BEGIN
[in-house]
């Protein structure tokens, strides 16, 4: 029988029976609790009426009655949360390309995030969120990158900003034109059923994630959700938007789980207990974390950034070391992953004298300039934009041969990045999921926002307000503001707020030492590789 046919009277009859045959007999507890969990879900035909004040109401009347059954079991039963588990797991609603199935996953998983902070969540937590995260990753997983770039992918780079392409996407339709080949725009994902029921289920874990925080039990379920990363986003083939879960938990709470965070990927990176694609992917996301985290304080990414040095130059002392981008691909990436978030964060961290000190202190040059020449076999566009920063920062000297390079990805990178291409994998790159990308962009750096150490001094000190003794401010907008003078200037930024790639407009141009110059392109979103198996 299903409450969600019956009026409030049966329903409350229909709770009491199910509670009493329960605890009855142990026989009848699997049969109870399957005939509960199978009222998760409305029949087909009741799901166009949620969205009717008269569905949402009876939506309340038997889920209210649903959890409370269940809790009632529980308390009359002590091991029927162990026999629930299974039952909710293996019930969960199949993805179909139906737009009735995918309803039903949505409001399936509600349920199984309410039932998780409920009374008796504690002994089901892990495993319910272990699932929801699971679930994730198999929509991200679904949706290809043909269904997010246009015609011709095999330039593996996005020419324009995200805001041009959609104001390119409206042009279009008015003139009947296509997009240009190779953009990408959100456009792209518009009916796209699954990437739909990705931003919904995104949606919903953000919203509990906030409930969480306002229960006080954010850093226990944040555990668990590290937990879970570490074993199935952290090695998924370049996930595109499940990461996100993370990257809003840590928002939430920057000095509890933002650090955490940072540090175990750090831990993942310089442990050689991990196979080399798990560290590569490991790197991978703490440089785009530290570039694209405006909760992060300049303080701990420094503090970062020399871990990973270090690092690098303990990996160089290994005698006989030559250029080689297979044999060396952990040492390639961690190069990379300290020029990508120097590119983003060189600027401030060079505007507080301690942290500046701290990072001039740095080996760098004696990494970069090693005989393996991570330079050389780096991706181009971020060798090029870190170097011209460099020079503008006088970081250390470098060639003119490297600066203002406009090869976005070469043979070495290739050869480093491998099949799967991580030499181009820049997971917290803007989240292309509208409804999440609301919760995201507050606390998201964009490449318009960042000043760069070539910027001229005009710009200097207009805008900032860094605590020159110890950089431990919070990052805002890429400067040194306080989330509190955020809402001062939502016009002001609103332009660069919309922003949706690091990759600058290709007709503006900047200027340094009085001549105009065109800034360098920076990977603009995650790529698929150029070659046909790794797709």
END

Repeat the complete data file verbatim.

[in-house]
């Protein structure tokens, strides 16, 4: 029988029976609790009426009655949360390309995030969120990158900003034109059923994630959700938007789980207990974390950034070391992953004298300039934009041969990045999921926002307000503001707020030492590789 046919009277009859045959007999507890969990879900035909004040109401009347059954079991039963588990797991609603199935996953998983902070969540937590995260990753997983770039992918780079392409996407339709080949725009994902029921289920874990925080039990379920990363986003083939879960938990709470965070990927990176694609992917996301985290304080990414040095130059002392981008691909990436978030964060961290000190202190040059020449076999566009920063920062000297390079990805990178291409994998790159990308962009750096150490001094000190003794401010907008003078200037930024790639407009141009110059392109979103198996 299903409450969600019956009026409030049966329903409350229909709770009491199910509670009493329960605890009855142990026989009848699997049969109870399957005939509960199978009222998760409305029949087909009741799901166009949620969205009717008269569905949402009876939506309340038997889920209210649903959890409370269940809790009632529980308390009359002590091991029927162990026999629930299974039952909710293996019930969960199949993805179909139906737009009735995918309803039903949505409001399936509600349920199984309410039932998780409920009374008796504690002994089901892990495993319910272990699932929801699971679930994730198999929509991200679904949706290809043909269904997010246009015609011709095999330039593996996005020419324009995200805001041009959609104001390119409206042009279009008015003139009947296509997009240009190779953009990408959100456009792209518009009916796209699954990437739909990705931003919904995104949606919903953000919203509990906030409930969480306002229960006080954010850093226990944040555990668990590290937990879970570490074993199935952290090695998924370049996930595109499940990461996100993370990257809003840590928002939430920057000095509890933002650090955490940072540090175990750090831990993942310089442990050689991990196979080399798990560290590569490991790197991978703490440089785009530290570039694209405006909760992060300049303080701990420094503090970062020399871990990973270090690092690098303990990996160089290994005698006989030559250029080689297979044999060396952990040492390639961690190069990379300290020029990508120097590119983003060189600027401030060079505007507080301690942290500046701290990072001039740095080996760098004696990494970069090693005989393996991570330079050389780096991706181009971020060798090029870190170097011209460099020079503008006088970081250390470098060639003119490297600066203002406009090869976005070469043979070495290739050869480093491998099949799967991580030499181009820049997971917290803007989240292309509208409804999440609301919760995201507050606390998201964009490449318009960042000043760069070539910027001229005009710009200097207009805008900032860094605590020159110890950089431990919070990052805002890429400067040194306080989330509190955020809402001062939502016009002001609103332009660069919309922003949706690091990759600058290709007709503006900047200027340094009085001549105009065109800034360098920076990977603009995650790529698929150029070659046909790794797709």